This is the sort of wine we exist for and precisely why we aspiringly named ourselves Curious Wines back in 2008.
This is Maturana Tinta de Navarrete, a grape deemed lost to history until modern testing revealed it to be unique and unrelated to anything else grown in Rioja.
Despite a conflicting history of origin the grape was scientifically identified in its own right in 1990 in a vineyard near the village of Navarrete, La Rioja, where several strains of this variety were found. Although initially it was thought that it could be the red Maturana variety already known and grown locally, DNA analysis showed it to be genetically unrelated.
Following identification, further strains found in old vineyards in neighbouring areas all indicate that they also come from original plantings in Navarrete. The only synonym found is Castets, a name given to a lost Bordeaux variety that is very sparsely cultivated in the Gironde today. Distant relations include Cabernets Franc & Sauvignon.
Maturana Tinta de Navarrete is a late budding variety, unlike the confusingly named and unrelated Maturana Tinta mentioned above which is actually Trousseau. With early maturation, Maturana de Navarrete has small and compact grapes, blackish-blue in colour and it is sensitive to Botrytis.
The wines from this variety stand out for their incredible colour intensity (unlike Trousseau). It has high acidity and medium alcohol. pH is usually high due to its potassium levels.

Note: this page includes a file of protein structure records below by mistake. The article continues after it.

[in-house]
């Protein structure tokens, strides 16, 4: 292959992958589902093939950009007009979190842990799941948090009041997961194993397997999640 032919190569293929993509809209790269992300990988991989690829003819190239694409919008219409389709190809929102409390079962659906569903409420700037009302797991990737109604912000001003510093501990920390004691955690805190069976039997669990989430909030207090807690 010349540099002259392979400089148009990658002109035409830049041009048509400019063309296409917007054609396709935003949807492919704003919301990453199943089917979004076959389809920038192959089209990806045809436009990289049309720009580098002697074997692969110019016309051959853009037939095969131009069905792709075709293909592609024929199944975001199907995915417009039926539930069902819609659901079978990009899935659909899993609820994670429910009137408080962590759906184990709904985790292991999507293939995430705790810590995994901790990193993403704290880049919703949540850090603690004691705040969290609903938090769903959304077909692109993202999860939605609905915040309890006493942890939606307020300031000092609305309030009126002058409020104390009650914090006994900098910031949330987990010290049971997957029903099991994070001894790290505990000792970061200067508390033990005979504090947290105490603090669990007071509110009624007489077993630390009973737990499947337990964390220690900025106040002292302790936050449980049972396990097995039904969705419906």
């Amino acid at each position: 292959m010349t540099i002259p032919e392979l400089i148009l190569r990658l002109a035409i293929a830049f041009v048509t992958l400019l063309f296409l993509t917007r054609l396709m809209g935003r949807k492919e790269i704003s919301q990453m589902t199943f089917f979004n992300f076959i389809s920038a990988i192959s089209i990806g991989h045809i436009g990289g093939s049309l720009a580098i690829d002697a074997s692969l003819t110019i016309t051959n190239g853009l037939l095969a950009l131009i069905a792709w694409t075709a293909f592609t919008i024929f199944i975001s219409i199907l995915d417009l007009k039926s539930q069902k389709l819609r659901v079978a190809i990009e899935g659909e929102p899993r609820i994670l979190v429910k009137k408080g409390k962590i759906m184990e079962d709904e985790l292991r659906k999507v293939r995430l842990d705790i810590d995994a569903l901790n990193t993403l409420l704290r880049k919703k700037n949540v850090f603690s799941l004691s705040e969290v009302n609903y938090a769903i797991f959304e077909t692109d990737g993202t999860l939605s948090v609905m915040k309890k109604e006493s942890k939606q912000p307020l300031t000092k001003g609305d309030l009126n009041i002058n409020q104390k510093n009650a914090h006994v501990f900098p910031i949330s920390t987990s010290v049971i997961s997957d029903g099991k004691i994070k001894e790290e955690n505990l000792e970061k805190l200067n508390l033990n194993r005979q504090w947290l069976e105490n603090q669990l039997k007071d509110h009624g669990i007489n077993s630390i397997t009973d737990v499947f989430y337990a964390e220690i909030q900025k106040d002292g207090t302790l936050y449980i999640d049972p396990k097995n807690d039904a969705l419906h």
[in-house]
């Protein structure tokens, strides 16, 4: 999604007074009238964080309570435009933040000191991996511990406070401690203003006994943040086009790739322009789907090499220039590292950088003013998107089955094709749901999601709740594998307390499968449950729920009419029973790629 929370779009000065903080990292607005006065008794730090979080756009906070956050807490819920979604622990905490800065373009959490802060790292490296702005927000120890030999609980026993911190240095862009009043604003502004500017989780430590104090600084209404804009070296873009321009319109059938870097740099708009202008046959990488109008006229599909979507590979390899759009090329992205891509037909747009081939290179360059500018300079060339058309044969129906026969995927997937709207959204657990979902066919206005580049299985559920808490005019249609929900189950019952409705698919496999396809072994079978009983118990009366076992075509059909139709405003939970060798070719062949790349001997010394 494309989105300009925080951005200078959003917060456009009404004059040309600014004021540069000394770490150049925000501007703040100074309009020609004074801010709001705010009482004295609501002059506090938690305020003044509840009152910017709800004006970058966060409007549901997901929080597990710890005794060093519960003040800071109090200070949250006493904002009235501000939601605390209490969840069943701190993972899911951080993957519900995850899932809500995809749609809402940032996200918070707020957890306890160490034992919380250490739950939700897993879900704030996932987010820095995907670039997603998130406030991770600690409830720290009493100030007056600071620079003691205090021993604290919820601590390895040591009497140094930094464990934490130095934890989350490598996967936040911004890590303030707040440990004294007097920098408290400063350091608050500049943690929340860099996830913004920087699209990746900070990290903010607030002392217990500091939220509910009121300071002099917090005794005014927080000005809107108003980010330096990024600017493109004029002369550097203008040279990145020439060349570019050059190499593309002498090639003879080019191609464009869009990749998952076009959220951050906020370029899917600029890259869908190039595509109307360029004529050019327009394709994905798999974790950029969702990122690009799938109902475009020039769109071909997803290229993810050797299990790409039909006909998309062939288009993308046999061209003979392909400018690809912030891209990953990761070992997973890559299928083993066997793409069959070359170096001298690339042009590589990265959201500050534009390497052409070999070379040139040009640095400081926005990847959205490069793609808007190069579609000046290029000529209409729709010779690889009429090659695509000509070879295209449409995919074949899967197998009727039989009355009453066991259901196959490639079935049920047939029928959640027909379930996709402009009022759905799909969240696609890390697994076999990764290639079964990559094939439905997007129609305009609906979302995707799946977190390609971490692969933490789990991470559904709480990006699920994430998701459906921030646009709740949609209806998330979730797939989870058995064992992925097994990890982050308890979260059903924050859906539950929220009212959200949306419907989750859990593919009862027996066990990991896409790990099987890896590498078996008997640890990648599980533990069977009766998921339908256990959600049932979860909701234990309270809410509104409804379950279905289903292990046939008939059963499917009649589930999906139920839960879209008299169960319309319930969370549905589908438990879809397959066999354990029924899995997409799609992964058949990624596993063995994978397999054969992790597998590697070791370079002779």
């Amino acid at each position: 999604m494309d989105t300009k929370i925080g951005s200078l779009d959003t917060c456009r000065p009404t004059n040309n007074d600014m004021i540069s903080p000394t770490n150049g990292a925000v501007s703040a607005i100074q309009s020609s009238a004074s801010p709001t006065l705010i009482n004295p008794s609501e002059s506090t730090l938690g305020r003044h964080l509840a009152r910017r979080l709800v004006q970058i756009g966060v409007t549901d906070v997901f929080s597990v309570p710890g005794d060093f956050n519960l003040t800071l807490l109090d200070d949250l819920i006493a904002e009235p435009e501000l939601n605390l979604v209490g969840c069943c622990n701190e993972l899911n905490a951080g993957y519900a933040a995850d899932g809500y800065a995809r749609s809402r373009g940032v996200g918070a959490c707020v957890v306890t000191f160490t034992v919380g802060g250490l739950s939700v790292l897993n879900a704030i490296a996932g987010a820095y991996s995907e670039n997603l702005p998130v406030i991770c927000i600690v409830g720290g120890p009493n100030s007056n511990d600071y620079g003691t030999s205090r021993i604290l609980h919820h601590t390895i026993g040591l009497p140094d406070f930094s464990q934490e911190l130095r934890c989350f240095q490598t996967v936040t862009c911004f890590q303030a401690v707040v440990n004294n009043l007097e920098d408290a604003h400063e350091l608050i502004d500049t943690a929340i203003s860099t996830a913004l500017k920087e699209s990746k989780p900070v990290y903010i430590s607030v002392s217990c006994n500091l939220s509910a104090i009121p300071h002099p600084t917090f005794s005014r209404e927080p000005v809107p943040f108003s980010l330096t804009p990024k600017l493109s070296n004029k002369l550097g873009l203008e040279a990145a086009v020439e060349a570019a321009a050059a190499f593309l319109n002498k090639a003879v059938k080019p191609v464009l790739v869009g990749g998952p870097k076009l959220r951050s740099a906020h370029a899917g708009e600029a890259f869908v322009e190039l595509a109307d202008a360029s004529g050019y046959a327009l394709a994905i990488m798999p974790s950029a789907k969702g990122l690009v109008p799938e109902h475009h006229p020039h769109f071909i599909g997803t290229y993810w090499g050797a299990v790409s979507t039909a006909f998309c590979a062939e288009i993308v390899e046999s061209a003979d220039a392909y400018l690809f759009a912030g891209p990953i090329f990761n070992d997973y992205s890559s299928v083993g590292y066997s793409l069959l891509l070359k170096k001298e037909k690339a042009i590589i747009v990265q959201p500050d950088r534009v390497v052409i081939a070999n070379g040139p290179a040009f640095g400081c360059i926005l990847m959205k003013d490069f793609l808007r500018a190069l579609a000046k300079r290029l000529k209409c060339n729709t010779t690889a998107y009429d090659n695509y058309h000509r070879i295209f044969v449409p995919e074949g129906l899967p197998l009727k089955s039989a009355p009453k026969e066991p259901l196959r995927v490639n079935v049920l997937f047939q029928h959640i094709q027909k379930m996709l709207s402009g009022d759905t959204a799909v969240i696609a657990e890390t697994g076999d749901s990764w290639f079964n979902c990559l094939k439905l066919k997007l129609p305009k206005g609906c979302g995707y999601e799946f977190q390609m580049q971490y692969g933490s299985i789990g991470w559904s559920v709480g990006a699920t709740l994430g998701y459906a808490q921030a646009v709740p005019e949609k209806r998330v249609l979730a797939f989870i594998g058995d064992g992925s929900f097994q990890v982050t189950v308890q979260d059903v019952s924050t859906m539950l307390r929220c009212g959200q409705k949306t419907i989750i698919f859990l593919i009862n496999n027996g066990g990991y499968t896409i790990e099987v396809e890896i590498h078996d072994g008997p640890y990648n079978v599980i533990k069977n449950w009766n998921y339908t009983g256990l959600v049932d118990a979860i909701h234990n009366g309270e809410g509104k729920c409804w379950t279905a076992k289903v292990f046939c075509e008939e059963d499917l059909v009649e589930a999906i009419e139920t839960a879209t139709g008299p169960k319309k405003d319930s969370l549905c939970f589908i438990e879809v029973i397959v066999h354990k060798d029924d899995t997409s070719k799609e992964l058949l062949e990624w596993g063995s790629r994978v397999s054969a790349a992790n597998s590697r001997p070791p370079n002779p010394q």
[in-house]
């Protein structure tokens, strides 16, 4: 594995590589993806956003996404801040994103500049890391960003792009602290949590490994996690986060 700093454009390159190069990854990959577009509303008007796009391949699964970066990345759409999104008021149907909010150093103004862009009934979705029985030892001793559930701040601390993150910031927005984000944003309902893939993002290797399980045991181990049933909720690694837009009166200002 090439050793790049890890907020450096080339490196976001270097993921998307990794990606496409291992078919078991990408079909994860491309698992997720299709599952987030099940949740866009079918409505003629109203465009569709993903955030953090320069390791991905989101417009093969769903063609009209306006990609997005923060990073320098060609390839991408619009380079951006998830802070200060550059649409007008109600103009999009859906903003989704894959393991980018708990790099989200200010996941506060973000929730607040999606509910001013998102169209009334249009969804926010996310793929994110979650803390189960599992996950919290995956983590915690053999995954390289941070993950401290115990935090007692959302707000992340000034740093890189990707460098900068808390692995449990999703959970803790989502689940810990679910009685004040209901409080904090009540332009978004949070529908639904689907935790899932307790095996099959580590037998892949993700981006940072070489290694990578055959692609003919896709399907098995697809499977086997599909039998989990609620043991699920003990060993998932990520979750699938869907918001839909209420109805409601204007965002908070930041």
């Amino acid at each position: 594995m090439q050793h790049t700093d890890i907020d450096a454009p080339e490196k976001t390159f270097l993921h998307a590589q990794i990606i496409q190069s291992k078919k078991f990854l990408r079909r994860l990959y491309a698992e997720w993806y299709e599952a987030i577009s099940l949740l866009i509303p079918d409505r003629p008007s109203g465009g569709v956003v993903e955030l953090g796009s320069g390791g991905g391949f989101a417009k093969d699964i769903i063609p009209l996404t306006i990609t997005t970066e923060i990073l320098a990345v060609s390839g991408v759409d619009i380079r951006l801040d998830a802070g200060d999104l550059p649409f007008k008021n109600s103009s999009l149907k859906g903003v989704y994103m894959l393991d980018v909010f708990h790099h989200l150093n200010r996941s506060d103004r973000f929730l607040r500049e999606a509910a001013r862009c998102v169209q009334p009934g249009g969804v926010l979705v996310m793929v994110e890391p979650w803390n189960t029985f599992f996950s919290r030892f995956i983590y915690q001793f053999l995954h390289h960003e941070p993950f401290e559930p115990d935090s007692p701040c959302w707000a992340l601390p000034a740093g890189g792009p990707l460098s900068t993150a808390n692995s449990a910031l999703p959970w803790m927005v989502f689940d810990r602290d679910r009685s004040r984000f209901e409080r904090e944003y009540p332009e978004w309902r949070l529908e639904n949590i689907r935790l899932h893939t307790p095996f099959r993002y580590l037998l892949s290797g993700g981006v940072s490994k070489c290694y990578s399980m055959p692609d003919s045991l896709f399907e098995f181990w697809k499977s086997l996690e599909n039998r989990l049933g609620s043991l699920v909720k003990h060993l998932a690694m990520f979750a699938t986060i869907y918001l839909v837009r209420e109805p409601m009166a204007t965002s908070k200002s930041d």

It is a very rare and rewarding variety gaining reputation with winemakers in Rioja Alta who value the deep purple-violet colour, pyrazines lend a note of green pepper, along with balsamic notes and spices. In the mouth it is supple with soft tannins, fine structure and medium length.
Winemaking using malolactic fermentation in barrel and lees contact achieves a silky mouthfeel and pleasing texture.
The variety was officially recognised for DOCa use by the Rioja Consejo Regulador in 2007. It is believed that this variety was virtually wiped out by pylloxera and so was lost, as it was low yielding probably just not seen as viable when replanting on American root stocks began in the region.
Los Corrales de Moncalvillo is a special project by Don Jacobo (Bodegas Corral) winemaker, Carlos Rubio Villanúa, aimed at reconnecting with the origins, territory and traditions of the winery, based on the Camino de Santiago in the town of Navarrete, La Rioja.